A Touch of Classic, a Touch of Modern
I did really enjoy my time with Söldner-X 2: Final Prototype Definitive Edition. It’s challenging, engaging, looks great, and is above all else fun. The soundtrack is phenomenally good, the controls are tight, and the dynamic difficulty makes it easy to pick up, but equally tough to master. The variety of ships with quick changing loadouts and vast amount of secrets coupled with challenges and high score boards offer mountains of replayability. It’s quite the package for a low cost of entry. The game may be a little niche for some, and the enemy and boss designs could stand to use some color and variety. But if you even have a tangential interest in shooters, I’d heartily recommend checking this title out. For $9.99, you could certainly do a lot worse.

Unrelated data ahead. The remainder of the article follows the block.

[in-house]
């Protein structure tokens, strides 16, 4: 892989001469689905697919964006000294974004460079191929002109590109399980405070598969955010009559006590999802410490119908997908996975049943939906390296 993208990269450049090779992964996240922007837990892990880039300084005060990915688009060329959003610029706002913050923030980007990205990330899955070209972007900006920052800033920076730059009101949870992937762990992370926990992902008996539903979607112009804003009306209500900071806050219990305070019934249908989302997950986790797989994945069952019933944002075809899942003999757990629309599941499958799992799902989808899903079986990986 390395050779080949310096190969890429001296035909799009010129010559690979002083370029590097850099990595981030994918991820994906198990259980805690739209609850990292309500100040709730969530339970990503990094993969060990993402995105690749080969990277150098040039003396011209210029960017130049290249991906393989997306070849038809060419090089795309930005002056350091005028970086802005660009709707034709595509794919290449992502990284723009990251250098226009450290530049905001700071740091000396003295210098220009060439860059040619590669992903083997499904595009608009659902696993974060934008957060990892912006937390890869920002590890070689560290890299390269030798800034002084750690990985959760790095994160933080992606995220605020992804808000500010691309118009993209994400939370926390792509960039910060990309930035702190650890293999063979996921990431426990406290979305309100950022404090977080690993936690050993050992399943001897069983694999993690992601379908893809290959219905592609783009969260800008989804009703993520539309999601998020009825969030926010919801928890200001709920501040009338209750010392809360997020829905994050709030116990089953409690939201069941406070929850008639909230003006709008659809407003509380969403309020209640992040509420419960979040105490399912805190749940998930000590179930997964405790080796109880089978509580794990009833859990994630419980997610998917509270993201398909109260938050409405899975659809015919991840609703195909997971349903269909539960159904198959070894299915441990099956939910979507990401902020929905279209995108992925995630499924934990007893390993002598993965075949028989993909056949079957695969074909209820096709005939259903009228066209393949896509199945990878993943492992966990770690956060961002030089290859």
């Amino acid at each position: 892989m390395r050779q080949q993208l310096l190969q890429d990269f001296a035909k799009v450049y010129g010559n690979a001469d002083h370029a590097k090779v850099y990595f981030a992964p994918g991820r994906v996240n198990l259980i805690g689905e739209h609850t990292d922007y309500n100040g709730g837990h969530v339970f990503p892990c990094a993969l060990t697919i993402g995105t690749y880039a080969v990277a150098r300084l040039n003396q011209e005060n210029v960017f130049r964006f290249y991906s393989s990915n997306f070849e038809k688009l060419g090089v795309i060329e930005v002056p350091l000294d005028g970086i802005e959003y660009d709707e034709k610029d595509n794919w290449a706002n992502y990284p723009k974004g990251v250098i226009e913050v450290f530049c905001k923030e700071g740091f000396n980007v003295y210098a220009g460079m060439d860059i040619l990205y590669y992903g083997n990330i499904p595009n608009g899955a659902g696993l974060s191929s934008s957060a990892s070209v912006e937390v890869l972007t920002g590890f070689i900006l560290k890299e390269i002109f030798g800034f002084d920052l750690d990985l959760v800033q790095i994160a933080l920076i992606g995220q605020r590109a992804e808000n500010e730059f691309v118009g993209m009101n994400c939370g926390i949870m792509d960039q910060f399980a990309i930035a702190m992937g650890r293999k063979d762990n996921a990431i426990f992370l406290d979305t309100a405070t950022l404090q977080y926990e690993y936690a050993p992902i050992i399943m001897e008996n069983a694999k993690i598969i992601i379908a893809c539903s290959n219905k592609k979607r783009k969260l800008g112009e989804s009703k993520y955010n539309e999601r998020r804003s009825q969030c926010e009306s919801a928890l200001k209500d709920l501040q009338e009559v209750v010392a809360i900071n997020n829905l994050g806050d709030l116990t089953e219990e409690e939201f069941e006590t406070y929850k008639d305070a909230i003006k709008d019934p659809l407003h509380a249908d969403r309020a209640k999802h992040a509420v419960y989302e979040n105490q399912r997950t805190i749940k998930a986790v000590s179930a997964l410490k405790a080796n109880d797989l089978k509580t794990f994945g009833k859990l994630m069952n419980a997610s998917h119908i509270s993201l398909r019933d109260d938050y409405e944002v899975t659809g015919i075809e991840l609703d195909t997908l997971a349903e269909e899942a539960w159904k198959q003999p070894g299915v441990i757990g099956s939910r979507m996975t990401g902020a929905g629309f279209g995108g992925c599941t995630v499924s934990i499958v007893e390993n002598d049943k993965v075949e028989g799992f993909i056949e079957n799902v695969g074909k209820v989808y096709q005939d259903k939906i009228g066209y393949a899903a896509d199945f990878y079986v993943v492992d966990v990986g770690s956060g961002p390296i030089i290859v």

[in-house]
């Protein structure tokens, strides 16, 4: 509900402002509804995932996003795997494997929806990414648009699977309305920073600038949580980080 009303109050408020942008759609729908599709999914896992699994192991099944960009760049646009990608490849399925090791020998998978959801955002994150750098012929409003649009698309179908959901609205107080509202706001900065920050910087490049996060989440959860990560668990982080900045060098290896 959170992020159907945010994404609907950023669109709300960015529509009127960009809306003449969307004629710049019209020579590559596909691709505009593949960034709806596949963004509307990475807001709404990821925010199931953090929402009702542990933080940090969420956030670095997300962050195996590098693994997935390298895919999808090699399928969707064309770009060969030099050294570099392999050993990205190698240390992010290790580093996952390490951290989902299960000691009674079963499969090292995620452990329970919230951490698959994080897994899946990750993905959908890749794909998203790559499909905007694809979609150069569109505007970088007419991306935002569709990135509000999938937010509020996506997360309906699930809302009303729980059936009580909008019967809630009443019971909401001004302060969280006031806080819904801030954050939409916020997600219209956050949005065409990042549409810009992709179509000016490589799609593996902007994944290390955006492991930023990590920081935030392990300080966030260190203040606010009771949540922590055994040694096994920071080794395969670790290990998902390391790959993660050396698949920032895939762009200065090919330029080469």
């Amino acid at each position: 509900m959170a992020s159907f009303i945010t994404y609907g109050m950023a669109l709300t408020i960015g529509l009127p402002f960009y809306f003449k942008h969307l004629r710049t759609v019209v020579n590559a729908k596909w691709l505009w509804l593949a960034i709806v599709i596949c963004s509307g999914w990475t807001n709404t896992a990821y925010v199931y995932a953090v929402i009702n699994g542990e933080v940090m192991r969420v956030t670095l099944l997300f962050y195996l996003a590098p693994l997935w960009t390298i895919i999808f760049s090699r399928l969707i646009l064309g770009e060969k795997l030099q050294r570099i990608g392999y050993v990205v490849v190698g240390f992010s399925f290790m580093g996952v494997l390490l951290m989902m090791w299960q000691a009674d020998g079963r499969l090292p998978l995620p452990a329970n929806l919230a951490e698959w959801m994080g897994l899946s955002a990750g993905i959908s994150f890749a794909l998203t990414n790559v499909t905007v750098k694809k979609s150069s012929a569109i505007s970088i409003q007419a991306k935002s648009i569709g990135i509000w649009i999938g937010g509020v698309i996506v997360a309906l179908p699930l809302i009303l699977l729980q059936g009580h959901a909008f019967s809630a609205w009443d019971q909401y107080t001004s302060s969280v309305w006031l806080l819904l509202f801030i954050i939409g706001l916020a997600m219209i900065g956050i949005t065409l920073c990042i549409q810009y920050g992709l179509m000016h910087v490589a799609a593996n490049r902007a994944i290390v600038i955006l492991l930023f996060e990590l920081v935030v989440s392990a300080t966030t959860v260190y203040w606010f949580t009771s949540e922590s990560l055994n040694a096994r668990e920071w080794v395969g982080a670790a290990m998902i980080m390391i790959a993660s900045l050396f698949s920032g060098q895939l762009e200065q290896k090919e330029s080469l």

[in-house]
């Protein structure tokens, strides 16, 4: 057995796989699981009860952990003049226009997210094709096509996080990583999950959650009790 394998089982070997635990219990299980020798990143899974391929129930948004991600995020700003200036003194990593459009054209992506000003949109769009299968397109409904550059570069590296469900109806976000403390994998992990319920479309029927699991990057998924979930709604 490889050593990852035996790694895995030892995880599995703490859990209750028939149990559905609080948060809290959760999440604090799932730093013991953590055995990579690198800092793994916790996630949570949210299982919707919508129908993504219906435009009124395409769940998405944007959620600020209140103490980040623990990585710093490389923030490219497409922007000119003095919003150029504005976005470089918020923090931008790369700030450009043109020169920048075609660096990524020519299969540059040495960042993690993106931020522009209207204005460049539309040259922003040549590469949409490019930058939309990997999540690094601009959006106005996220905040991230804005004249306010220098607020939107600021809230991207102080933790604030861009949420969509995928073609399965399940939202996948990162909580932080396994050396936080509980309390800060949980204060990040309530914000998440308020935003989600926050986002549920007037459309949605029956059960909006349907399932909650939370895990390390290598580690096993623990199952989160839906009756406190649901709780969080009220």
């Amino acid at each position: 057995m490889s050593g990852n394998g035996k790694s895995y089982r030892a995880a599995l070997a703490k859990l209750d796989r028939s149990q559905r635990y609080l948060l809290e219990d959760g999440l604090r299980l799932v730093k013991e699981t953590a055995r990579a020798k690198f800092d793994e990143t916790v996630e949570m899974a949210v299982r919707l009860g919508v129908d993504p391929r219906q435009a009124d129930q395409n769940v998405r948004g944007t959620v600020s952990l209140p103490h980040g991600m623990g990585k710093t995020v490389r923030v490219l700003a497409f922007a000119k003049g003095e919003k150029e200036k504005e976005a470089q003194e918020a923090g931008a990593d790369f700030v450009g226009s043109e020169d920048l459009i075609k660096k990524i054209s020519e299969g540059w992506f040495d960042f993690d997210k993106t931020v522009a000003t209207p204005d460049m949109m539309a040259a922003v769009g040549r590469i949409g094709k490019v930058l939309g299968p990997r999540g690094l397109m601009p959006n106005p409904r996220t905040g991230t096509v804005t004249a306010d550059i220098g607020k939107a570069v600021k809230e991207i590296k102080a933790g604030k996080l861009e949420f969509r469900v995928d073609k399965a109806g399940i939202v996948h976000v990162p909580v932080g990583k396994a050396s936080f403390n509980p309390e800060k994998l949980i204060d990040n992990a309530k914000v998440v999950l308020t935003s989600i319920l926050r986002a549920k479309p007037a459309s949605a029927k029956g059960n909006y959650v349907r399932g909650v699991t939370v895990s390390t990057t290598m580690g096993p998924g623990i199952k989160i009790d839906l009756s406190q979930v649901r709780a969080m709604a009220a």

Final Verdict: 4 / 5
Available on: PS4 (Reviewed); Publisher: EastAsiaSoft; Developer: Sidequest Studios; Players: 1-2; Released: November 4th, 2020; ESRB: E for Everyone; MSRP: $9.99
Full disclosure: This review is based on a copy of Söldner-X 2: Final Prototype Definitive Edition given to Hey Poor Player by the Publisher